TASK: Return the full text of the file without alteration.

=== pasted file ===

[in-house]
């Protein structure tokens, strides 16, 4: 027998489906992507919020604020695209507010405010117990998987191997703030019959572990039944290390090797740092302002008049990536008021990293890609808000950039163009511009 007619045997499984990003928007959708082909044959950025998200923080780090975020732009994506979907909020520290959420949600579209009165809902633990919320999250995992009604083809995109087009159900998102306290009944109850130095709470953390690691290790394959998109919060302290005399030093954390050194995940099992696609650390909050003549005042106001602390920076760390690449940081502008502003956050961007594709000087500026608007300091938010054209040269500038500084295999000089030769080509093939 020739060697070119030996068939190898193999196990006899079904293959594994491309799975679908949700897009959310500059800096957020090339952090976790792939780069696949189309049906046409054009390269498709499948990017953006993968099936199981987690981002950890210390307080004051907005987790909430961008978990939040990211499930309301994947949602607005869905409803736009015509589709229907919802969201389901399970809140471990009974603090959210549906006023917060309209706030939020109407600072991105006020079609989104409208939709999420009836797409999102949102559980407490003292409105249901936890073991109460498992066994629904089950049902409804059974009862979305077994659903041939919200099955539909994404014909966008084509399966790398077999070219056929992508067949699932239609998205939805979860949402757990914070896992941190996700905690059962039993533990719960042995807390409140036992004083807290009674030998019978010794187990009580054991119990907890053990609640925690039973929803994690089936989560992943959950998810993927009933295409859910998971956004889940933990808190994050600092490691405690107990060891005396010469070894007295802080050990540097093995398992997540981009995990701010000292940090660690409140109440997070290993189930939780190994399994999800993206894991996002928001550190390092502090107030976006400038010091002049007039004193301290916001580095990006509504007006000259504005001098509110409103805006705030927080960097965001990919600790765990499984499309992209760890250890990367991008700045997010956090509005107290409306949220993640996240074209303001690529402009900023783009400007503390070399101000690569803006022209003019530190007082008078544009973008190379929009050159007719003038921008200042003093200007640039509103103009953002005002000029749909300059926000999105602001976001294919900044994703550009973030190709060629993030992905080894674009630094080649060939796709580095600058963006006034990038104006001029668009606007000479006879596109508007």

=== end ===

[in-house]
């Protein structure tokens, strides 16, 4: 027998489906992507919020604020695209507010405010117990998987191997703030019959572990039944290390090797740092302002008049990536008021990293890609808000950039163009511009 007619045997499984990003928007959708082909044959950025998200923080780090975020732009994506979907909020520290959420949600579209009165809902633990919320999250995992009604083809995109087009159900998102306290009944109850130095709470953390690691290790394959998109919060302290005399030093954390050194995940099992696609650390909050003549005042106001602390920076760390690449940081502008502003956050961007594709000087500026608007300091938010054209040269500038500084295999000089030769080509093939 020739060697070119030996068939190898193999196990006899079904293959594994491309799975679908949700897009959310500059800096957020090339952090976790792939780069696949189309049906046409054009390269498709499948990017953006993968099936199981987690981002950890210390307080004051907005987790909430961008978990939040990211499930309301994947949602607005869905409803736009015509589709229907919802969201389901399970809140471990009974603090959210549906006023917060309209706030939020109407600072991105006020079609989104409208939709999420009836797409999102949102559980407490003292409105249901936890073991109460498992066994629904089950049902409804059974009862979305077994659903041939919200099955539909994404014909966008084509399966790398077999070219056929992508067949699932239609998205939805979860949402757990914070896992941190996700905690059962039993533990719960042995807390409140036992004083807290009674030998019978010794187990009580054991119990907890053990609640925690039973929803994690089936989560992943959950998810993927009933295409859910998971956004889940933990808190994050600092490691405690107990060891005396010469070894007295802080050990540097093995398992997540981009995990701010000292940090660690409140109440997070290993189930939780190994399994999800993206894991996002928001550190390092502090107030976006400038010091002049007039004193301290916001580095990006509504007006000259504005001098509110409103805006705030927080960097965001990919600790765990499984499309992209760890250890990367991008700045997010956090509005107290409306949220993640996240074209303001690529402009900023783009400007503390070399101000690569803006022209003019530190007082008078544009973008190379929009050159007719003038921008200042003093200007640039509103103009953002005002000029749909300059926000999105602001976001294919900044994703550009973030190709060629993030992905080894674009630094080649060939796709580095600058963006006034990038104006001029668009606007000479006879596109508007």